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Stop the supply staff scandal

Schools sick of paying inflated rates for temporary teachers may soon have an alternative. Anat Arkin reports

Public-private partnerships are threatening the stranglehold that commercial agencies have on the supply teacher market, and beginning to drive down costs.

The biggest threats to the agencies' monopoly are emerging in London and the South-west. The Government Office for London has suggested that the capital's local authorities should set up their own pan-London agency.

Greater London Enterprise, an economic development company, is examining the feasibility of running such an agency on a self-funding basis. Other options include a capital-wide list of preferred private agencies willing to offer schools reduced rates.

Headteachers in London would welcome any long-term strategy that helped cut supply-cover costs, according to Tim Benson, a member of the National Association of Head Teachers' council.

"At present we are being ripped off left, right and centre. The agencies'

prices are very similar so it doesn't really matter who you go to," said Mr Benson, head of Nelson primary in east London.

In the South-west and parts of the South, competition from Go-teaching, a supply service set up by Devon County Council and a private-sector partner, is already giving commercial agencies a run for their money. The service pays teachers national rates, charging schools about pound;16 commission per supply day on top of that.

Agencies in the region usually charge pound;40-pound;50 a day, but some are now cutting their rates.

"You can't be absolutely certain about cause and effect, but certainly competition has sharpened in the South-west, and some agencies appear to be reducing their charges to try to stay in the market," said Denis Burn, managing director of Go-temping, the private-sector arm of the partnership.

Overseen by a "partnership board", which is directed by the county council, Go-teaching now works with 14 education authorities. These authorities, and the three main teacher unions, have seats on regional consultative boards, which monitor standards and keep track of charges to schools. These are kept low because Go-teaching has no branch network, operating instead from a call centre in Exeter.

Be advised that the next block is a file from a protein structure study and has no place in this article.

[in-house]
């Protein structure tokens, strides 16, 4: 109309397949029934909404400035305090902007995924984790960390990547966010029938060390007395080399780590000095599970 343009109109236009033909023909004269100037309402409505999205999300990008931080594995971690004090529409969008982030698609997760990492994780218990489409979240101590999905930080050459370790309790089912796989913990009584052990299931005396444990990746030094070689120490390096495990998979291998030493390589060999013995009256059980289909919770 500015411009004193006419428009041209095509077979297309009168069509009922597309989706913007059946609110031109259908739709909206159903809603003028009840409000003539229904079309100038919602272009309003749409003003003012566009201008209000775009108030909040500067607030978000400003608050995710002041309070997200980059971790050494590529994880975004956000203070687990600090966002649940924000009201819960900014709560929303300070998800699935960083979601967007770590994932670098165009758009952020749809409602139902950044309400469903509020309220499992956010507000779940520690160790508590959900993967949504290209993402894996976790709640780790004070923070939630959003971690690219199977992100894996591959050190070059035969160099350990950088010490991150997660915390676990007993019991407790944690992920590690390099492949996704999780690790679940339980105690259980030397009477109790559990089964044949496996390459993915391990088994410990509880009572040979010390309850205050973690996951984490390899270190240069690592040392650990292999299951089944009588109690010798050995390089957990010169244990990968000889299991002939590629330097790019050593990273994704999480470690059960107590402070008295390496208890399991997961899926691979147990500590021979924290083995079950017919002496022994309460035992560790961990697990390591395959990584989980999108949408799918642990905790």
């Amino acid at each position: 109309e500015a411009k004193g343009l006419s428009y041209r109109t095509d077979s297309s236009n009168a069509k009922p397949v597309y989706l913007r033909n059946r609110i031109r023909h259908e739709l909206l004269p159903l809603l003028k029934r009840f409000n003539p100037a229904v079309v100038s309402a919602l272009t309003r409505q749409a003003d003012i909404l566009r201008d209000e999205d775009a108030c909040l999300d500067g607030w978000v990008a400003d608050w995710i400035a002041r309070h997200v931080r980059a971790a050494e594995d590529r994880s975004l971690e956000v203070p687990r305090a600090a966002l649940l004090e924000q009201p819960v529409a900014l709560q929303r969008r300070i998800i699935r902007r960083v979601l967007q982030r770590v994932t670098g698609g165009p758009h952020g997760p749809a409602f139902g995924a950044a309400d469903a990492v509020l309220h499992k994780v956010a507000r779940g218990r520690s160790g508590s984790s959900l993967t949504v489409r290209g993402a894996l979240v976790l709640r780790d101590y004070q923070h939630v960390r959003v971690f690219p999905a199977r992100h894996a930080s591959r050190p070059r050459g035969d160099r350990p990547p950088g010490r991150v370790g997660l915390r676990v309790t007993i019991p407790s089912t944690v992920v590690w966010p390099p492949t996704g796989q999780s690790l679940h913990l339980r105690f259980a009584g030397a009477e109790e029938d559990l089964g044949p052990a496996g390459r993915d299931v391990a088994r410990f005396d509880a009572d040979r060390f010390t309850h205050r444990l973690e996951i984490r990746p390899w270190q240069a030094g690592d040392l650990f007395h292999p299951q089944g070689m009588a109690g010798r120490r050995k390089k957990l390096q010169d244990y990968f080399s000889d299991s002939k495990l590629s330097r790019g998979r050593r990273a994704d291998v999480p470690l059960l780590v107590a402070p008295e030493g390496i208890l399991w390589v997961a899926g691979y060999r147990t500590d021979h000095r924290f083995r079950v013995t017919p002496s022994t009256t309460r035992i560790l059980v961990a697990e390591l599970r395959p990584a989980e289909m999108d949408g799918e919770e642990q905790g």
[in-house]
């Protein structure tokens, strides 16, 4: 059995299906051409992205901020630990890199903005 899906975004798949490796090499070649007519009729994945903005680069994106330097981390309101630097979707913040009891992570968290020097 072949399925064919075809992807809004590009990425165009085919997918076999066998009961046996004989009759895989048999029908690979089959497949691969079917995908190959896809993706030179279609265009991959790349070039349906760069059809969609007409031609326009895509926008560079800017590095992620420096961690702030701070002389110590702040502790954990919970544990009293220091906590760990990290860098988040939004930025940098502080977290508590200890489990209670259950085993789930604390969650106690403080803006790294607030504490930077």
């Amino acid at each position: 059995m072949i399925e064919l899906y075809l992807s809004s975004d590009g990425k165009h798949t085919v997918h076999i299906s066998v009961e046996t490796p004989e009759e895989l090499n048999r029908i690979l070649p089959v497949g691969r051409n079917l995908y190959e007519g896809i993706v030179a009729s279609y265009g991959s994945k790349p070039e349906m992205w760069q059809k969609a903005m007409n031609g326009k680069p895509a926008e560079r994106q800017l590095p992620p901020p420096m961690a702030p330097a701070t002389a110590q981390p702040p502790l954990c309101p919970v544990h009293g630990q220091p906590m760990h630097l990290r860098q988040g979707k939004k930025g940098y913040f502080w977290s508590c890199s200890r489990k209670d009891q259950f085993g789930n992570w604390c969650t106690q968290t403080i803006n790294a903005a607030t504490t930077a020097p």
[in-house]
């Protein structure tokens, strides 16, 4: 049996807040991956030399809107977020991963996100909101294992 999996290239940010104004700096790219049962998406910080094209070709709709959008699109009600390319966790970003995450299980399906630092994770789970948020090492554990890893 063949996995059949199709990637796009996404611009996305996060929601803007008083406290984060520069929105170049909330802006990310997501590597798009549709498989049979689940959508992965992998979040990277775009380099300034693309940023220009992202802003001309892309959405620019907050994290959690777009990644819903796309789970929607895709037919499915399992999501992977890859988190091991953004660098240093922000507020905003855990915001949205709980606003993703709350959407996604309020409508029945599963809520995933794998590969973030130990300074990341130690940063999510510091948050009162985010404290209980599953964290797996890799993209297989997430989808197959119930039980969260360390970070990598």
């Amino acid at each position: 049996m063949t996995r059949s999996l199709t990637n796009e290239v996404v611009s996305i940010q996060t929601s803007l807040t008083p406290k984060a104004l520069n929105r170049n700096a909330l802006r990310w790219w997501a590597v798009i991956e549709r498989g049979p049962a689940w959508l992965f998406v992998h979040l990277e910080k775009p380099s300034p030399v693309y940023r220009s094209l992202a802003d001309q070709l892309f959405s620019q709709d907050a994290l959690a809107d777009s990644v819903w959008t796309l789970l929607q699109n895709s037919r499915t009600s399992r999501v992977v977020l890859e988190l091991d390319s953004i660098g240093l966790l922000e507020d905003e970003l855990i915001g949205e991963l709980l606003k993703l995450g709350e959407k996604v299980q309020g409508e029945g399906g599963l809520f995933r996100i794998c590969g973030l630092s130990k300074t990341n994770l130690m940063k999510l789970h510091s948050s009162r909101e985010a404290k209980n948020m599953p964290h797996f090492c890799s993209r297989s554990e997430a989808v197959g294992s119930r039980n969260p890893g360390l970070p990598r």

It also uses the LEAs' own payroll systems rather than running its own. The supply teachers are employed on a sessional basis by whichever LEA they are working for at the time.

"This is music to our ears," said Steve Sinnott, deputy general secretary of the National Union of Teachers. "If they are employed by an agency, they cannot be part of the teachers' superannuation scheme and it is not an entitlement for them to be paid according to the pay and conditions document. So to get those two rights, their employer has to be either the local authority or, if it is a voluntary-aided school, the governing body."

Go-teaching is thinking of expanding into London, where it would charge schools commission of about pound;25 per supply day. Denis Burn believes that if the service got off the ground there, other agencies, which are said to pocket around pound;70 after paying their supplies, would have to cut their rates.

"Market rules would dictate that. I don't see how they could succeed otherwise," he said. However, TimePlan, the oldest commercial supply agency in the country and one of the biggest in London, has no plans to reduce its charges.

According to its managing director, Tish Seabourne, these reflect the costs of recruiting teachers, not only in Britain but from around the world.

Nor is the agency concerned about the prospect of competition.

"LEAs used to run things and they did it badly," said Ms Seabourne.

In the north-east of England, a small agency set up by former teachers is also making waves. STC Consortium, which runs the supply service for North Tyneside education authority, pays teachers at nationally-agreed rates and, like Go-teaching, does not charge a fee when schools offer them a job.

With a commission rate of pound;45 a day, its services do not come cheap.

But at the end of its first year's trading in July, the agency will split any profits it makes three ways between shareholders, teachers and client schools. So if there are profits, the commission that schools pay will effectively come down.

Susan Moore, one of the agency's directors, claims that some rival agencies have responded to STC's strategy by adopting supermarket-style sales techniques.

"They are saying they can get schools 'top of the tree' teachers for pound;150 a day, which means that the teachers are being paid well below what they should be paid," she said.


The number of supply teachers in England fell last year from 17,500 to 14,900, according to provisional figures from the Department for Education and Skills

In London there were 2,500 supply teachers, 71 per cent of them with agencies. In England as a whole 35 per cent of supply teachers came from agencies. Schools are spending pound;600 million a year on supply teachers, the Institute for Public Policy Research estimated in a report published in November 2001.

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